Browse By

The reason for less rainfall in India

The month of June has already come to and end and there are no signs of good monsoon rains yet. A major part of India is about to face a major problem of drought because of the lack of good monsoon rainfall. The winter of 2011 was much colder and longer than usual winter. The major reason for this is the El Nino effect in the Pacific ocean. It lasted for about 4 long months. The temperatures really dipped to a record low in European countries as well.

The summer of 2012 was a much cooler one with the temperatures soaring to about 40 degrees C in hottest parts of Indian sub continent. Places like Nagpur and Madhya Pradesh which experience some of the hottest summers in the country stayed cooler this summer by 2 to 4 degrees C. All this was happening because of the El Nino Effect in Pacific ocean. Lets have a clear look into what this El Nino effect has for us.

EL Niño

El Niño is the result of an on-going interaction between the ocean and atmosphere in the tropical Pacific Ocean. The El Niño effect occurs due to the combined interaction of oceanic currents and the atmospheric variations. This is commonly known as the El Niño Southern Oscillation (ENSO).

Normal conditions

In normal conditions when there is no El Niño or La Nina, the pressure in the EASTERN pacific ocean is higher than the WESTERN pacific region. This is because, due the rotation of the earth, the trade winds blow from east to west. The pattern of trade winds and the relation with rotation of earth is clearly given by the Coriolis effect.

Oceanic Trade winds

The oceanic trade winds due to Coriolis Effect

A good example of Coriolis Effect can be studied by viewing the image below:

Coriolis effect

Coriolis effect

Whenever an object from the center of the disc moves towards the periphery of the disc, due to the inertia, the object gets deflected. The original statement says that if the disc is moving in counter clockwise direction, the object will get deflected to the right!

This is what happens with the winds near the equator. Due the Coriolis effect, the winds at the equator get deflected and the wind pattern can be observed from the image above.

But, Coriolis effect alone is not responsible for the trade winds, other factors such as air pressure, temperature, ocean surface temperature also play an important role. And these are the factors which also play an important role in the El Nina effect.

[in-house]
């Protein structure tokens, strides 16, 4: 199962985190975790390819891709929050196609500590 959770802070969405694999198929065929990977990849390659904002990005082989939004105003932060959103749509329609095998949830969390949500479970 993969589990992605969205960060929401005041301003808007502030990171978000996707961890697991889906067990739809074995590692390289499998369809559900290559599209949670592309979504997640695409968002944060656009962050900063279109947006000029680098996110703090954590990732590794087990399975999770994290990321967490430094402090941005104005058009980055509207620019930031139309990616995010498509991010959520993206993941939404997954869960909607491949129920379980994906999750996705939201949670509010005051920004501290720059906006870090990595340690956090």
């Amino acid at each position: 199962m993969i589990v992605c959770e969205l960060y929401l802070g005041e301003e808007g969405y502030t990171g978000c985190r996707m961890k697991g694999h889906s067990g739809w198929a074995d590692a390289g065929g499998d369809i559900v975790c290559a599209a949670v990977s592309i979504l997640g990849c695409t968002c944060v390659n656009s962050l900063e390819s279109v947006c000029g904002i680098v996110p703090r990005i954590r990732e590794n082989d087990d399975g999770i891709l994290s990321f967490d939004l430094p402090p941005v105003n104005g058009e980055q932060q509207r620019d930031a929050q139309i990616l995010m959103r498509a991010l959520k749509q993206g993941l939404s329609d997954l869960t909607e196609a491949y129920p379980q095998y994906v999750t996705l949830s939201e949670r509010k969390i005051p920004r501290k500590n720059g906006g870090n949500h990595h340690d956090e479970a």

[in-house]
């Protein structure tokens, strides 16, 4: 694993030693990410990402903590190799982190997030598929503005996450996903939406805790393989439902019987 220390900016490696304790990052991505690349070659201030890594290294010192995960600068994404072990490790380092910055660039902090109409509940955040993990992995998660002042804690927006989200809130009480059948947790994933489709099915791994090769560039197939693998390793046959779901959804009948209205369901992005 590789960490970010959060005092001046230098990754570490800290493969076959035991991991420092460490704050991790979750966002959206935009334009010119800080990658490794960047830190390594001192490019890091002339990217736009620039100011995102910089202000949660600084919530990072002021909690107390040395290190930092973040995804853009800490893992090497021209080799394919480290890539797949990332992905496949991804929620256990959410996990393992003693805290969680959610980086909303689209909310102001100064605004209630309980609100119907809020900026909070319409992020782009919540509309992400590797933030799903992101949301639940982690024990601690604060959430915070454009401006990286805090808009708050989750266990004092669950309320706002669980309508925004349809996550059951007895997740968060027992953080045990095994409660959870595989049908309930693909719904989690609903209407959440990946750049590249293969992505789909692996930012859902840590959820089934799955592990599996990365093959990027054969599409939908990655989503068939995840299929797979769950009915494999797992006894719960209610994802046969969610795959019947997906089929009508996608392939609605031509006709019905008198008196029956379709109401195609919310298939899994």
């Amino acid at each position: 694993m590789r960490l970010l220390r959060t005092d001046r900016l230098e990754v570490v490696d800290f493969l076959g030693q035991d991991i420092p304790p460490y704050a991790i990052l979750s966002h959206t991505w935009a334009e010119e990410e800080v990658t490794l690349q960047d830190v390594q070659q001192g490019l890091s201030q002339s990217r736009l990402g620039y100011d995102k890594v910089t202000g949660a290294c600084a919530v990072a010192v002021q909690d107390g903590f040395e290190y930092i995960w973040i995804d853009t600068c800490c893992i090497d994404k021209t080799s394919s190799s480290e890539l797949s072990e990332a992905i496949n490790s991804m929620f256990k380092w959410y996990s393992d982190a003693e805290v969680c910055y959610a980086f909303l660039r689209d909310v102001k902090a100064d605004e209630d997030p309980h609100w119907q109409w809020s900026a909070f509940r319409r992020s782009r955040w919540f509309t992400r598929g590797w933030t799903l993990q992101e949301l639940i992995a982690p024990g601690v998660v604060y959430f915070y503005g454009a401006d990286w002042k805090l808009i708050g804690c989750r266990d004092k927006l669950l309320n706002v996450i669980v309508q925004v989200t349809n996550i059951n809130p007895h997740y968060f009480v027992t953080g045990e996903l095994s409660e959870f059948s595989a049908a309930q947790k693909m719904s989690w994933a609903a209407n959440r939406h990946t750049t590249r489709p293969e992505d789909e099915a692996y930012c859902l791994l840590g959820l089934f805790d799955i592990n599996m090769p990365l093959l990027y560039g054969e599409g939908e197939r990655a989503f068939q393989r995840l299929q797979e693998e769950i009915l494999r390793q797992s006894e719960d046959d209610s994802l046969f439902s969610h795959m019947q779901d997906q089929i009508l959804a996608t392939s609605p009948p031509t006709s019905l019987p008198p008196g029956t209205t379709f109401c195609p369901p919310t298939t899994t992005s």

The warm water from the equator also gets deflected and it begins to pile up in the western pacific region. Because the warm water has a greater volume, the height of the western pacific ocean is greater than the eastern Pacific by 30 cm. 

Upwelling of cold, nutrient-rich water occurs along the western coast of South America.


The Southern Oscillations

It is the oscillation in which the atmospheric pressure and wind patterns shift across the Pacific ocean. The high pressure on the eastern Pacific region decreases and the normal low pressure on the Australia rises. When this occurs, El Nino can develop easily.

The warm water begins to move eastward and so do the convection currents. The warm water begins to pile up in the eastern region of Pacific ocean which is normally in the western Pacific ocean. Due to this, the heavy rains are caused by the increased buoyancy of the air warmed by the water surface.

Because of this reason, there are heavy rains in the Pacific islands and western coast of South America.

Latent Heat of condensation further warms the air decreasing the atmospheric pressure in the eastern Pacific region. This causes the thunderstorms to shift from the western Pacific to eastern Pacific and Central Pacific. The shift causes a massive disruption in the jet stream circulation.

El Nino Pacific ocean Jet Stream

El Nino Pacific ocean Jet Stream

Each El Nino event is unique and has different effects. The events across the globe are interconnected with each other and they are known as teleconnections.